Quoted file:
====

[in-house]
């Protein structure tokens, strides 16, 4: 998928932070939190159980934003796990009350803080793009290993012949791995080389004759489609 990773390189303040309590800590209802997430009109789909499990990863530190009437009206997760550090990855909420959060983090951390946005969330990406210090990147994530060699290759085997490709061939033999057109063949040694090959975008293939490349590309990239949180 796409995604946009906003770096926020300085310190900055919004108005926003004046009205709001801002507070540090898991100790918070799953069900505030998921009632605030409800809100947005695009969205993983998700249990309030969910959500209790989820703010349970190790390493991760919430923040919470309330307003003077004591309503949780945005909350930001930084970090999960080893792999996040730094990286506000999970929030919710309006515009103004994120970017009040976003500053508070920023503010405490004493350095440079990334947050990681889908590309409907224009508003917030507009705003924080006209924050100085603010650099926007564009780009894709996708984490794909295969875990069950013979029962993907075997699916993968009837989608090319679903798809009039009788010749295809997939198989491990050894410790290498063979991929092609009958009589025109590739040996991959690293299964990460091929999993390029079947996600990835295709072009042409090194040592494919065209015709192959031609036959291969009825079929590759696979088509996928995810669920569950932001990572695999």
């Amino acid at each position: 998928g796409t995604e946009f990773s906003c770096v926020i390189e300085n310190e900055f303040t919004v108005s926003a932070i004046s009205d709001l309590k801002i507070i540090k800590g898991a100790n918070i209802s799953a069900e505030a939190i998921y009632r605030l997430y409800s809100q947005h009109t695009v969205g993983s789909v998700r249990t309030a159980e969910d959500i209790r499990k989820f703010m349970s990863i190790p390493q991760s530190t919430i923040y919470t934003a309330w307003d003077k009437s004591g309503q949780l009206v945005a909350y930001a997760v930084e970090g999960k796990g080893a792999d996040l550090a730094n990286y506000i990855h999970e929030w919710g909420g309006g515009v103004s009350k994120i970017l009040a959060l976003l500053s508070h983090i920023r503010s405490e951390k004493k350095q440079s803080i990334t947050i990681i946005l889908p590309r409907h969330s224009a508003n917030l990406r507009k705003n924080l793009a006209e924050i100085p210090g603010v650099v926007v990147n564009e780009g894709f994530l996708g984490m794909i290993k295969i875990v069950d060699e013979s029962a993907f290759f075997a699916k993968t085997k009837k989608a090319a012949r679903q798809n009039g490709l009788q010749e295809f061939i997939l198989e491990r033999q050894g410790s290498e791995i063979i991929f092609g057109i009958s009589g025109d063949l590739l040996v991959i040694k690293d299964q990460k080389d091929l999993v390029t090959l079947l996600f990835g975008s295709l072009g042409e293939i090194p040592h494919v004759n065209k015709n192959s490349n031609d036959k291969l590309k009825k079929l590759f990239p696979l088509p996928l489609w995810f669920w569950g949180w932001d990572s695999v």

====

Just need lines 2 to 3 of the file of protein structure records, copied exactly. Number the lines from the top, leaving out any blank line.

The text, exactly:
């Protein structure tokens, strides 16, 4: 998928932070939190159980934003796990009350803080793009290993012949791995080389004759489609 990773390189303040309590800590209802997430009109789909499990990863530190009437009206997760550090990855909420959060983090951390946005969330990406210090990147994530060699290759085997490709061939033999057109063949040694090959975008293939490349590309990239949180 796409995604946009906003770096926020300085310190900055919004108005926003004046009205709001801002507070540090898991100790918070799953069900505030998921009632605030409800809100947005695009969205993983998700249990309030969910959500209790989820703010349970190790390493991760919430923040919470309330307003003077004591309503949780945005909350930001930084970090999960080893792999996040730094990286506000999970929030919710309006515009103004994120970017009040976003500053508070920023503010405490004493350095440079990334947050990681889908590309409907224009508003917030507009705003924080006209924050100085603010650099926007564009780009894709996708984490794909295969875990069950013979029962993907075997699916993968009837989608090319679903798809009039009788010749295809997939198989491990050894410790290498063979991929092609009958009589025109590739040996991959690293299964990460091929999993390029079947996600990835295709072009042409090194040592494919065209015709192959031609036959291969009825079929590759696979088509996928995810669920569950932001990572695999």
């Amino acid at each position: 998928g796409t995604e946009f990773s906003c770096v926020i390189e300085n310190e900055f303040t919004v108005s926003a932070i004046s009205d709001l309590k801002i507070i540090k800590g898991a100790n918070i209802s799953a069900e505030a939190i998921y009632r605030l997430y409800s809100q947005h009109t695009v969205g993983s789909v998700r249990t309030a159980e969910d959500i209790r499990k989820f703010m349970s990863i190790p390493q991760s530190t919430i923040y919470t934003a309330w307003d003077k009437s004591g309503q949780l009206v945005a909350y930001a997760v930084e970090g999960k796990g080893a792999d996040l550090a730094n990286y506000i990855h999970e929030w919710g909420g309006g515009v103004s009350k994120i970017l009040a959060l976003l500053s508070h983090i920023r503010s405490e951390k004493k350095q440079s803080i990334t947050i990681i946005l889908p590309r409907h969330s224009a508003n917030l990406r507009k705003n924080l793009a006209e924050i100085p210090g603010v650099v926007v990147n564009e780009g894709f994530l996708g984490m794909i290993k295969i875990v069950d060699e013979s029962a993907f290759f075997a699916k993968t085997k009837k989608a090319a012949r679903q798809n009039g490709l009788q010749e295809f061939i997939l198989e491990r033999q050894g410790s290498e791995i063979i991929f092609g057109i009958s009589g025109d063949l590739l040996v991959i040694k690293d299964q990460k080389d091929l999993v390029t090959l079947l996600f990835g975008s295709l072009g042409e293939i090194p040592h494919v004759n065209k015709n192959s490349n031609d036959k291969l590309k009825k079929l590759f990239p696979l088509p996928l489609w995810f669920w569950g949180w932001d990572s695999v």